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To get the Farm Bureau member prices, always reference the Virginia Farm Bureau organization account number when submitting an order. Contact your county Farm Bureau to get access to the account number. Get started with your price savings using one of 3 easy methods:
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Members eligible for health screening package Farm Bureau members can save on four non-invasive vascular health screenings— carotid artery, abdominal aneurysm, atrial fibrillation and peripheral arterial disease—and have a free osteoporosis screening to assess risk for stroke, heart attack and bone fractures. Life Line Screenings, the national leading provider of preventive screenings, offers these procedures to members at the discounted rate of $145. Watch for mailings about Life Line screenings in your area, or contact your county Farm Bureau for details.
Program offers members prescription drug discounts Virginia Farm Bureau’s free Prescription Drug Discount and Savings Program affords members an average savings of 25 percent on all FDAapproved name-brand and generic prescription drugs at more than 63,000 pharmacies nationwide. Members pay no fee to use the program, which is designed for individuals with no insurance coverage for prescription drugs. The Prescription Drug Discount and Savings Program works via what’s known as a “consumer care” or “point of sale card” that can be used by your entire household. There are no medical exams, no waiting periods, no claim forms to file and no exclusions for preexisting conditions. Your county Farm Bureau can provide starter card information and information on how to locate participating pharmacies near you and compare potential savings on generic and name-brand drugs.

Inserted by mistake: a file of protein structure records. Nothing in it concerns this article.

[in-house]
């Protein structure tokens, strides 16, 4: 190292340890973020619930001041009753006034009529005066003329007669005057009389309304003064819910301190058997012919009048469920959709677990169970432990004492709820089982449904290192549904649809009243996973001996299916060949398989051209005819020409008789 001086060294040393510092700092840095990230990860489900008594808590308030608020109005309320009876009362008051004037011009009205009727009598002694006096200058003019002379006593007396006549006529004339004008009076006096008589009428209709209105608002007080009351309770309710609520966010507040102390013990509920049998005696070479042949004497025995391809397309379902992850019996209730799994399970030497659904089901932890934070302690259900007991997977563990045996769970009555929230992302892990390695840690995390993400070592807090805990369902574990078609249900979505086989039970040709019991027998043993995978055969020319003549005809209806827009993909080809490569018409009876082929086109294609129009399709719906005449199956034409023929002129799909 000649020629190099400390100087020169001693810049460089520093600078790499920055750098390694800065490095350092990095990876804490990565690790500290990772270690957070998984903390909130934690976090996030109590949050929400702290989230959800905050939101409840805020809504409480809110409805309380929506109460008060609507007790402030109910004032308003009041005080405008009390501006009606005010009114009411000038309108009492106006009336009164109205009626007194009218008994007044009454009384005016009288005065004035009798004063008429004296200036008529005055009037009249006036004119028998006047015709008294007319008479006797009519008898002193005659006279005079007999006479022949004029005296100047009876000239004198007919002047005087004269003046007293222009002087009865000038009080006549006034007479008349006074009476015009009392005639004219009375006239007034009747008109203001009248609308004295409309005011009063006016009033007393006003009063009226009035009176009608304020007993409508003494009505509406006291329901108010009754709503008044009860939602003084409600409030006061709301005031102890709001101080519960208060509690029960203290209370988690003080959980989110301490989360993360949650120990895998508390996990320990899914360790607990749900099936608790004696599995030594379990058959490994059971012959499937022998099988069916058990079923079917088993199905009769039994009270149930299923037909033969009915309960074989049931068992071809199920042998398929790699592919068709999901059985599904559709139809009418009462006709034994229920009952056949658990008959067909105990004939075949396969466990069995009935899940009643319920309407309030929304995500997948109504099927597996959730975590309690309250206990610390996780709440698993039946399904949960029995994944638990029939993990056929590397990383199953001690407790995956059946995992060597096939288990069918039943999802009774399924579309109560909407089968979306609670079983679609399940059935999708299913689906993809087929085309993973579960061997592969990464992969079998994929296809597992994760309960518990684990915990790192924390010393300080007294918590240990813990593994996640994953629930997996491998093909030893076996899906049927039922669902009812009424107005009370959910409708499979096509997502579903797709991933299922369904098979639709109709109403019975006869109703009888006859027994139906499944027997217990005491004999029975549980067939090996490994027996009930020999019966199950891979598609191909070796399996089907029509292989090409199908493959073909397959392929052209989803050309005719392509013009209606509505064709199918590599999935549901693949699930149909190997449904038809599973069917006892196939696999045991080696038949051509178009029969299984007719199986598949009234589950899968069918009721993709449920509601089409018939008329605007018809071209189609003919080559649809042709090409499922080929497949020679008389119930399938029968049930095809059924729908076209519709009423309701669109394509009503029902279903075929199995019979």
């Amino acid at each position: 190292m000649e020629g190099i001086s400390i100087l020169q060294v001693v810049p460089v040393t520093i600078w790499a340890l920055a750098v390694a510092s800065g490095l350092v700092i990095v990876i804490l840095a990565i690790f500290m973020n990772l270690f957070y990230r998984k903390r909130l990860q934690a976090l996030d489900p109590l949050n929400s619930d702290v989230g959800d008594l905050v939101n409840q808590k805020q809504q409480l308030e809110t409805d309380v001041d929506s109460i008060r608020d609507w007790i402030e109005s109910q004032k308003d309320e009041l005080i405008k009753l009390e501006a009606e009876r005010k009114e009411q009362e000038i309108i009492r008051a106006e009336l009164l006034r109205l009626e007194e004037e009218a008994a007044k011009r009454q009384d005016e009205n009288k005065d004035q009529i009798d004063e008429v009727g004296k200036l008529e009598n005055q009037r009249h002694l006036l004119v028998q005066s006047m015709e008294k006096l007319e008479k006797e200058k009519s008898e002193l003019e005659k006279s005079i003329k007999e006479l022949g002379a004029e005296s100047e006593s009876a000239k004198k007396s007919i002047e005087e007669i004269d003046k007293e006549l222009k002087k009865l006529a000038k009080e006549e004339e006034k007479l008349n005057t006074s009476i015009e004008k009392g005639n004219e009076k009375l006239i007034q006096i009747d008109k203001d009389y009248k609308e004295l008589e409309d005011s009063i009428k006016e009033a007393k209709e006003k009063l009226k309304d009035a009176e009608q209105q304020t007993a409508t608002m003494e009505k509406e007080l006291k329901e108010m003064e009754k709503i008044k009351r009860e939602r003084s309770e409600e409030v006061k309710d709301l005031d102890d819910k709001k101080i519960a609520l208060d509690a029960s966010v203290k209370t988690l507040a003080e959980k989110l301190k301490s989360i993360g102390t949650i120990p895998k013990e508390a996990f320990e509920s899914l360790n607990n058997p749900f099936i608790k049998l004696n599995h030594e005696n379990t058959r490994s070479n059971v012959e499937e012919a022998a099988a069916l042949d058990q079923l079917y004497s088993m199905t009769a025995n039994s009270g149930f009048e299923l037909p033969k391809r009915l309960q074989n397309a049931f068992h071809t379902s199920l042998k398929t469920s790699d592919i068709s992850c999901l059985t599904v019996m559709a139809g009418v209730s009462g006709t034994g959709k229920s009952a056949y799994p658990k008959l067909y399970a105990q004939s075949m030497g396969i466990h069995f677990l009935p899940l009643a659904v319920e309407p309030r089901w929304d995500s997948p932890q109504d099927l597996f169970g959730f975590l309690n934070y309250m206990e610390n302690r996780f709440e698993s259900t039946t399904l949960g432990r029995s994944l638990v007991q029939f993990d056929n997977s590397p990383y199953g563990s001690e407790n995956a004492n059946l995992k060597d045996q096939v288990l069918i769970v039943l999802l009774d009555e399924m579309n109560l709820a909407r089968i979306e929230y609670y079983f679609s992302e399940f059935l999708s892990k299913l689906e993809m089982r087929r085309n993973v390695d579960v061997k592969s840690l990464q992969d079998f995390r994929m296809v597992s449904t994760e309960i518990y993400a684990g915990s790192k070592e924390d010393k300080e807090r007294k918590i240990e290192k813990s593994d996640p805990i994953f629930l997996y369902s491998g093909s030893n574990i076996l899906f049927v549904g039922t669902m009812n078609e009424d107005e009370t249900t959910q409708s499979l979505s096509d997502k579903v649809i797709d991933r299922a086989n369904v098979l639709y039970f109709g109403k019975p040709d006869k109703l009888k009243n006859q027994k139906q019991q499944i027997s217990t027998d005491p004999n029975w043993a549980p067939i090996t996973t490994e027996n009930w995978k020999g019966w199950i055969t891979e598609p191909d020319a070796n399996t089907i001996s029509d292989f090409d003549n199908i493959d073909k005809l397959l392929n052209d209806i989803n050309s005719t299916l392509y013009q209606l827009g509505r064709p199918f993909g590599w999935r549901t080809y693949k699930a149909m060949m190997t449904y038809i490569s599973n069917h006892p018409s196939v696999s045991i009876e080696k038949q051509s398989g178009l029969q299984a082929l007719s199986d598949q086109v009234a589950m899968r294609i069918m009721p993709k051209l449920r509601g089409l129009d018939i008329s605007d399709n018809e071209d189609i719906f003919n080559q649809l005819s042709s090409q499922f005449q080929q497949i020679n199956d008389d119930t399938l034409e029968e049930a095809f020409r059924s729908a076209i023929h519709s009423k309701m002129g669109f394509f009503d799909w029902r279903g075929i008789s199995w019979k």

John Deere program offers new savings for every project Good news, weekend warriors! You can receive valuable John Deere discounts just for being a Virginia Farm Bureau member. All Farm Bureau members in Virginia receive access to the John Deere Rewards program. That means deeper discounts on mowers, utility vehicles and tractors at John Deere dealerships. Get details and register today at johndeere.com/farmbureau. Farm Bureau members are eligible for the following discounts: • $200-$3,700 off Commercial Mowing; • $50-$250 off Residential Mowing; • $250-$450 off Utility Vehicles; • $150-$350 off Tractors; • $400-$4,600 off Golf and Sports Turf; and • 15 percent to 19 percent off MSRP for Commercial Worksite. vafb.com / WINTER 2019
FDA studying issue of milk vs. ‘milk,’ and products’ labeling BY SARA OWENS
S “Buy cow milk, not nut juices.” — SARAH WEAVER SHARPE, Virginia Cooperative Extension agent, Greene County